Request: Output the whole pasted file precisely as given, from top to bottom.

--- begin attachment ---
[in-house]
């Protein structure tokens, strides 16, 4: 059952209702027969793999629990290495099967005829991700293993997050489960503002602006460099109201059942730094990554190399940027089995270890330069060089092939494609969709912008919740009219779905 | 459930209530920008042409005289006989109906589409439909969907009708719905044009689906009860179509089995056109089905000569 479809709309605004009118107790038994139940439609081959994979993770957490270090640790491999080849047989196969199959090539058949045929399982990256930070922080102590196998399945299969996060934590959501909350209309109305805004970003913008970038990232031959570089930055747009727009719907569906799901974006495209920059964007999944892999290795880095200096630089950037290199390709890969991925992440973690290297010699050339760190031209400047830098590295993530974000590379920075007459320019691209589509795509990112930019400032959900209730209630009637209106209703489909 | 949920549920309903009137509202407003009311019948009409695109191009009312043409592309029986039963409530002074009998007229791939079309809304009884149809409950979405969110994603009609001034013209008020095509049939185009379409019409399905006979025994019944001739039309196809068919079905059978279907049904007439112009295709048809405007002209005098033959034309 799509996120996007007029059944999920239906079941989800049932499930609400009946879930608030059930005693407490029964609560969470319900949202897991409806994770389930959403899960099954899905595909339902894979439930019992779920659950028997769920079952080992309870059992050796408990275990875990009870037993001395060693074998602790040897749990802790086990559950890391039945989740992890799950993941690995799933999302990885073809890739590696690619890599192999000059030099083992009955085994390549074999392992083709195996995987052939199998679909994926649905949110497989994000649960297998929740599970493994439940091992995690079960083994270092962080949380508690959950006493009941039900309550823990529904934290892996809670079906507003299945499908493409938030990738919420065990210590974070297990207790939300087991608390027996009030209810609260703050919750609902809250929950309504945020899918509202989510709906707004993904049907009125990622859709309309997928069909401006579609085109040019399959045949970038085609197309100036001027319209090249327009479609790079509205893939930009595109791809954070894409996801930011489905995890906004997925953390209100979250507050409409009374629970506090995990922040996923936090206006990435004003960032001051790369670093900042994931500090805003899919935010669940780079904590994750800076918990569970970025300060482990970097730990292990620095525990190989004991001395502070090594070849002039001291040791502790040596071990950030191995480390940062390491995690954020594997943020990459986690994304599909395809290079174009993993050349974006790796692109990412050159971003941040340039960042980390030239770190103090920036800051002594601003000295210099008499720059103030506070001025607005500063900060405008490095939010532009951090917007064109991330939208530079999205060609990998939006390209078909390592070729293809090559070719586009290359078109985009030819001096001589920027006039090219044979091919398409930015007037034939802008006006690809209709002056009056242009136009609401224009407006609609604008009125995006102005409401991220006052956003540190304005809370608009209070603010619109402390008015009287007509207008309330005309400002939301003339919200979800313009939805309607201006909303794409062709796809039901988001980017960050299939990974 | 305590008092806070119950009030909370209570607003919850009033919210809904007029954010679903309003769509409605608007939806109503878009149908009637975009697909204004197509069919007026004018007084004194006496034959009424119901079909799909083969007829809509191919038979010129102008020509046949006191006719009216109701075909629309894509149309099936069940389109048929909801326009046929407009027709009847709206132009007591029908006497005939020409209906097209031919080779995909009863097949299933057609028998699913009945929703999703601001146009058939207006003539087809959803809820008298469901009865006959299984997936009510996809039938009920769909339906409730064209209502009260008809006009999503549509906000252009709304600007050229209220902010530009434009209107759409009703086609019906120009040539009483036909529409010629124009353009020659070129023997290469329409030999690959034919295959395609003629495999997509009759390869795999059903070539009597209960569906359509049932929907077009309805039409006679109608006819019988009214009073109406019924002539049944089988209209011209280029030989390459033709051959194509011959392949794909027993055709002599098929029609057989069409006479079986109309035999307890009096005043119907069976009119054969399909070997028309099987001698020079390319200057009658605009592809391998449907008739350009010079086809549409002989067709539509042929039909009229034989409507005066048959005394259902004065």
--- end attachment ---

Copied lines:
[in-house]
């Protein structure tokens, strides 16, 4: 059952209702027969793999629990290495099967005829991700293993997050489960503002602006460099109201059942730094990554190399940027089995270890330069060089092939494609969709912008919740009219779905 | 459930209530920008042409005289006989109906589409439909969907009708719905044009689906009860179509089995056109089905000569 479809709309605004009118107790038994139940439609081959994979993770957490270090640790491999080849047989196969199959090539058949045929399982990256930070922080102590196998399945299969996060934590959501909350209309109305805004970003913008970038990232031959570089930055747009727009719907569906799901974006495209920059964007999944892999290795880095200096630089950037290199390709890969991925992440973690290297010699050339760190031209400047830098590295993530974000590379920075007459320019691209589509795509990112930019400032959900209730209630009637209106209703489909 | 949920549920309903009137509202407003009311019948009409695109191009009312043409592309029986039963409530002074009998007229791939079309809304009884149809409950979405969110994603009609001034013209008020095509049939185009379409019409399905006979025994019944001739039309196809068919079905059978279907049904007439112009295709048809405007002209005098033959034309 799509996120996007007029059944999920239906079941989800049932499930609400009946879930608030059930005693407490029964609560969470319900949202897991409806994770389930959403899960099954899905595909339902894979439930019992779920659950028997769920079952080992309870059992050796408990275990875990009870037993001395060693074998602790040897749990802790086990559950890391039945989740992890799950993941690995799933999302990885073809890739590696690619890599192999000059030099083992009955085994390549074999392992083709195996995987052939199998679909994926649905949110497989994000649960297998929740599970493994439940091992995690079960083994270092962080949380508690959950006493009941039900309550823990529904934290892996809670079906507003299945499908493409938030990738919420065990210590974070297990207790939300087991608390027996009030209810609260703050919750609902809250929950309504945020899918509202989510709906707004993904049907009125990622859709309309997928069909401006579609085109040019399959045949970038085609197309100036001027319209090249327009479609790079509205893939930009595109791809954070894409996801930011489905995890906004997925953390209100979250507050409409009374629970506090995990922040996923936090206006990435004003960032001051790369670093900042994931500090805003899919935010669940780079904590994750800076918990569970970025300060482990970097730990292990620095525990190989004991001395502070090594070849002039001291040791502790040596071990950030191995480390940062390491995690954020594997943020990459986690994304599909395809290079174009993993050349974006790796692109990412050159971003941040340039960042980390030239770190103090920036800051002594601003000295210099008499720059103030506070001025607005500063900060405008490095939010532009951090917007064109991330939208530079999205060609990998939006390209078909390592070729293809090559070719586009290359078109985009030819001096001589920027006039090219044979091919398409930015007037034939802008006006690809209709002056009056242009136009609401224009407006609609604008009125995006102005409401991220006052956003540190304005809370608009209070603010619109402390008015009287007509207008309330005309400002939301003339919200979800313009939805309607201006909303794409062709796809039901988001980017960050299939990974 | 305590008092806070119950009030909370209570607003919850009033919210809904007029954010679903309003769509409605608007939806109503878009149908009637975009697909204004197509069919007026004018007084004194006496034959009424119901079909799909083969007829809509191919038979010129102008020509046949006191006719009216109701075909629309894509149309099936069940389109048929909801326009046929407009027709009847709206132009007591029908006497005939020409209906097209031919080779995909009863097949299933057609028998699913009945929703999703601001146009058939207006003539087809959803809820008298469901009865006959299984997936009510996809039938009920769909339906409730064209209502009260008809006009999503549509906000252009709304600007050229209220902010530009434009209107759409009703086609019906120009040539009483036909529409010629124009353009020659070129023997290469329409030999690959034919295959395609003629495999997509009759390869795999059903070539009597209960569906359509049932929907077009309805039409006679109608006819019988009214009073109406019924002539049944089988209209011209280029030989390459033709051959194509011959392949794909027993055709002599098929029609057989069409006479079986109309035999307890009096005043119907069976009119054969399909070997028309099987001698020079390319200057009658605009592809391998449907008739350009010079086809549409002989067709539509042929039909009229034989409507005066048959005394259902004065």